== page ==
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International Women's Day 2021: An interview with Monique Lui

Posted on March 2021 by DSJ Global

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A challenging world is an alert world. Individually, we're all responsible for our own thoughts and actions - all day, every day. 

At DSJ Global, we choose to challenge and call out gender bias and inequality. We choose to seek out and celebrate women's achievements. Collectively, we can all help create an inclusive world.

From challenge comes change, we have an interview with Monique Lui, Recruitment Consultant at DSJ Global, let's find out how she chooses to challenge.

What does the #ChooseToChallenge message mean to you in Supply Chain & Procurement industry?

There are gender biases within the Supply Chain industry, especially in the Manufacturing sector. For some Logistics/Factory Management roles, hiring managers would specifically ask for male candidates because they believe men can get their hands dirty; or they can handle physical tasks within the sites. 

As a consultant, we are here to offer a consultative solution to our candidates and clients. For clients requesting specific gender candidates for review, I'd always understand the reasons and provide suggestions on what I've seen in the market; what their competitors are doing in terms of diversified hiring. I'll try my best to challenge their gender stereotype in a consultative way and qualified candidates in the market regardless of gender.

What sort of conversations around gender equality do you have with your clients and candidates in your role? Has Covid-19 had an impact on gender equality?

My role is to advise both candidates and clients on the best approach to hiring. I would never reject a candidate based on their gender. I'd have open conversations with both parties if they have gender preferences on recruitment within the Supply Chain market. I'll also offer market insights based on my expertise to suggest the best move for them regardless of their gender.

I do not think COVID-19 has a significant impact on Gender Equality. However, I've come across some female candidates who refused to relocate. The reason is they couldn't travel often for work during Covid and would prefer to stay in the home city to take care of the family.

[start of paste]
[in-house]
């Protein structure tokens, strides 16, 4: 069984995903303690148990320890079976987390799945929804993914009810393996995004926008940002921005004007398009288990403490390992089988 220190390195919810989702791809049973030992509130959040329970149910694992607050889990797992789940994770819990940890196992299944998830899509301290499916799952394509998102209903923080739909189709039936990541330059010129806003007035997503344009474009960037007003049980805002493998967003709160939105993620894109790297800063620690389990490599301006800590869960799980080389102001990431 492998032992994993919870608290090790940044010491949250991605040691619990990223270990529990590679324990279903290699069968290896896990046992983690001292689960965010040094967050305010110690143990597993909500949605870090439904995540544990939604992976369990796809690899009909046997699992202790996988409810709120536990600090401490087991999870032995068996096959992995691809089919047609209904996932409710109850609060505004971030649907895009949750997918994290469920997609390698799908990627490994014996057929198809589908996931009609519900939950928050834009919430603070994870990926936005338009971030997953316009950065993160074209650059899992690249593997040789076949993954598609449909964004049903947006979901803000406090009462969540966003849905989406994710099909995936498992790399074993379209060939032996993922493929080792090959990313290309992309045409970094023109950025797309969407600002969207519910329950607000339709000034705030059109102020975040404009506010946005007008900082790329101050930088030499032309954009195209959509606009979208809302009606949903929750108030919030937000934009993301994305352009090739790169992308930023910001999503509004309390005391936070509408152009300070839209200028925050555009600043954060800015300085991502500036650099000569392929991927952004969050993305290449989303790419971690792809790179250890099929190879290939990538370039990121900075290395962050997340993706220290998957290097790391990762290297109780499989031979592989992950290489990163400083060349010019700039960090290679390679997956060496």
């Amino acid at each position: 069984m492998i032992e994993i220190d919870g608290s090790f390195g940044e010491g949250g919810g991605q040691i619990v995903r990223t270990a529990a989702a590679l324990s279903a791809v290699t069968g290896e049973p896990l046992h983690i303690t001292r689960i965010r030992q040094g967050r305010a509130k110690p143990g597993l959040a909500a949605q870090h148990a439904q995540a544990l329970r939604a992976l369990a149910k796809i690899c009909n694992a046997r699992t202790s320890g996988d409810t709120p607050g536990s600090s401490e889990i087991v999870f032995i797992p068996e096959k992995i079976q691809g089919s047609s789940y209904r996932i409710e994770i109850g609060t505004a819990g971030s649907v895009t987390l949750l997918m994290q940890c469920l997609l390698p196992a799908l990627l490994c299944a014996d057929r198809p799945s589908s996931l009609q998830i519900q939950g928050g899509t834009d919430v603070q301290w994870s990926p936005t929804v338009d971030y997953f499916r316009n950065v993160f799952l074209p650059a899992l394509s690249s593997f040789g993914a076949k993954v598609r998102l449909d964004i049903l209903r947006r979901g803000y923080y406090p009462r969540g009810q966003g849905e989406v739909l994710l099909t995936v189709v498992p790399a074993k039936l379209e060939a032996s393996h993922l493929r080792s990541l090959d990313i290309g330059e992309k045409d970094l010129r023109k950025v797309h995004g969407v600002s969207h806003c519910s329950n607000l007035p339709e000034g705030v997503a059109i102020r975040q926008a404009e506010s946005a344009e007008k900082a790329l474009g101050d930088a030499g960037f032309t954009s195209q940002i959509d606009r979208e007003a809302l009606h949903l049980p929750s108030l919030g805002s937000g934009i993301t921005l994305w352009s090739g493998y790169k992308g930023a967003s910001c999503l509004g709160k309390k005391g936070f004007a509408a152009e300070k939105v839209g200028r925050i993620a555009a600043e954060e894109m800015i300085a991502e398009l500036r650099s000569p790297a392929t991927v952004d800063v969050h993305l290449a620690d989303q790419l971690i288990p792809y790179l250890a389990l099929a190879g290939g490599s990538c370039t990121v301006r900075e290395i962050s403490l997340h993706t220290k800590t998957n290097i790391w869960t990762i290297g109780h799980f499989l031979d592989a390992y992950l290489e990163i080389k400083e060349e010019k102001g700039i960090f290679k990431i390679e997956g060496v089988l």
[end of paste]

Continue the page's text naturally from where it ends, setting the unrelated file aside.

What role can recruiters play in challenging norms and creating change?

As one of the channels to source candidates, I'd share qualified profiles on their background and soft skills, instead of the gender. Along with the CV, I'll justify why the candidate is a good fit for the role based on their experience instead of gender.

We would also take off details on CVs which potentially indicate their gender. As a result, clients are reviewing the candidate purely on the experience instead of the personal attributes. We could avoid clients' first impression of the candidates' gender to ensure gender equality in the recruitment process.

What advice would you give to a company trying to create a diverse hiring strategy?

I'd suggest to the company to be flexible and open-minded. It is a bias that male is stronger in analytical skills and female is stronger in communication skills. As a recruiter who's speaking to over 150 people every week, I've met a lot of candidates who're incredibly strong in their field but not within the stereotypes. One of the examples is that I've placed a female candidate in Supply Chain Planning analysis with the requirements of data-sensitive, logical and analytical, she is the most suitable and outstanding candidates among the rest. We should always hire for the right experience and attitude, but never who fits into the gender norms.

I've personally come across a client asking for a female candidate for an IT Supply Chain role given the teammates are all male. Balancing the male to female ratio in the Supply Chain function is their major goal for 2021. It was a challenging search but I'm glad to be part of the advocacy of gender equality for the client.

As a female leader, what advice would you give to other aspiring leaders in overcoming potential gender biases and achieving career success?

Echoing with this year's theme of IWD, female leaders should always choose to challenge. As a strong believer in gender equality, we should not tolerate any gender biases in the workplace.

If there's a task within your responsibility and capability, take it! We should never shy away from an opportunity because of our gender. If a man can complete the task, you 100% can do it too. Believe in yourself and never let anyone tell you that you can never succeed because you are a female. 

About Monique Lui

Monique Lui is a Recruitment Consultant based in Hong Kong covering Procurement and Quality within APAC.

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